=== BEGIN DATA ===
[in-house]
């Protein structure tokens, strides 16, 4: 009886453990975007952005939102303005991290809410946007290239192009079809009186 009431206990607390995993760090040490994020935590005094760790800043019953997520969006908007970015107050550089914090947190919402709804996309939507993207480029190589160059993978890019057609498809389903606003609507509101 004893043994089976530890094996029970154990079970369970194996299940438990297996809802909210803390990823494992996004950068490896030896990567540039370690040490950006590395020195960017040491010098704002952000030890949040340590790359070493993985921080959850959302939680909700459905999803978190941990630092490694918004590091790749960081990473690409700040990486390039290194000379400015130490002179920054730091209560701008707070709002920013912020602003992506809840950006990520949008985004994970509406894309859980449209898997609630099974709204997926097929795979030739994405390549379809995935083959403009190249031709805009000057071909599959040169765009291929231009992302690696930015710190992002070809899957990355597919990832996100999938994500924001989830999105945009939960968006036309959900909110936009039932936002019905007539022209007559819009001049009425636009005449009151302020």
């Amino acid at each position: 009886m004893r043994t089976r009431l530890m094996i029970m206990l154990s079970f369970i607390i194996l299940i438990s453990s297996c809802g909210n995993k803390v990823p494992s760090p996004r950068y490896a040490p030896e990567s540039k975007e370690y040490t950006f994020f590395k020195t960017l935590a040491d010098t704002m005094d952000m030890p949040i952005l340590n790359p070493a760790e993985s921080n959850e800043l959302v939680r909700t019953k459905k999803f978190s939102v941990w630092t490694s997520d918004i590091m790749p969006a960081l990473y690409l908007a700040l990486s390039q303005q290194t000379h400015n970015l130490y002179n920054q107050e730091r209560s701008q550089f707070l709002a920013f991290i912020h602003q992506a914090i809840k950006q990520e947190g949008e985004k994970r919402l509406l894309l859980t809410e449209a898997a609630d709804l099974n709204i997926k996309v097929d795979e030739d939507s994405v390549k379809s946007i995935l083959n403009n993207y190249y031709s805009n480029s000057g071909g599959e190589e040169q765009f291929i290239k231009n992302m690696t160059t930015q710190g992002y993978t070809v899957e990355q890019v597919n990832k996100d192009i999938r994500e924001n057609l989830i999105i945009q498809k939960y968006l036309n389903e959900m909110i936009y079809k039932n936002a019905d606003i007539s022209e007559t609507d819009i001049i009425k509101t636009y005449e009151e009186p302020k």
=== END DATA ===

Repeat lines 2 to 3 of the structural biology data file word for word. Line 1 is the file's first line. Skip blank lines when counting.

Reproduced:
């Protein structure tokens, strides 16, 4: 009886453990975007952005939102303005991290809410946007290239192009079809009186 009431206990607390995993760090040490994020935590005094760790800043019953997520969006908007970015107050550089914090947190919402709804996309939507993207480029190589160059993978890019057609498809389903606003609507509101 004893043994089976530890094996029970154990079970369970194996299940438990297996809802909210803390990823494992996004950068490896030896990567540039370690040490950006590395020195960017040491010098704002952000030890949040340590790359070493993985921080959850959302939680909700459905999803978190941990630092490694918004590091790749960081990473690409700040990486390039290194000379400015130490002179920054730091209560701008707070709002920013912020602003992506809840950006990520949008985004994970509406894309859980449209898997609630099974709204997926097929795979030739994405390549379809995935083959403009190249031709805009000057071909599959040169765009291929231009992302690696930015710190992002070809899957990355597919990832996100999938994500924001989830999105945009939960968006036309959900909110936009039932936002019905007539022209007559819009001049009425636009005449009151302020």
């Amino acid at each position: 009886m004893r043994t089976r009431l530890m094996i029970m206990l154990s079970f369970i607390i194996l299940i438990s453990s297996c809802g909210n995993k803390v990823p494992s760090p996004r950068y490896a040490p030896e990567s540039k975007e370690y040490t950006f994020f590395k020195t960017l935590a040491d010098t704002m005094d952000m030890p949040i952005l340590n790359p070493a760790e993985s921080n959850e800043l959302v939680r909700t019953k459905k999803f978190s939102v941990w630092t490694s997520d918004i590091m790749p969006a960081l990473y690409l908007a700040l990486s390039q303005q290194t000379h400015n970015l130490y002179n920054q107050e730091r209560s701008q550089f707070l709002a920013f991290i912020h602003q992506a914090i809840k950006q990520e947190g949008e985004k994970r919402l509406l894309l859980t809410e449209a898997a609630d709804l099974n709204i997926k996309v097929d795979e030739d939507s994405v390549k379809s946007i995935l083959n403009n993207y190249y031709s805009n480029s000057g071909g599959e190589e040169q765009f291929i290239k231009n992302m690696t160059t930015q710190g992002y993978t070809v899957e990355q890019v597919n990832k996100d192009i999938r994500e924001n057609l989830i999105i945009q498809k939960y968006l036309n389903e959900m909110i936009y079809k039932n936002a019905d606003i007539s022209e007559t609507d819009i001049i009425k509101t636009y005449e009151e009186p302020k």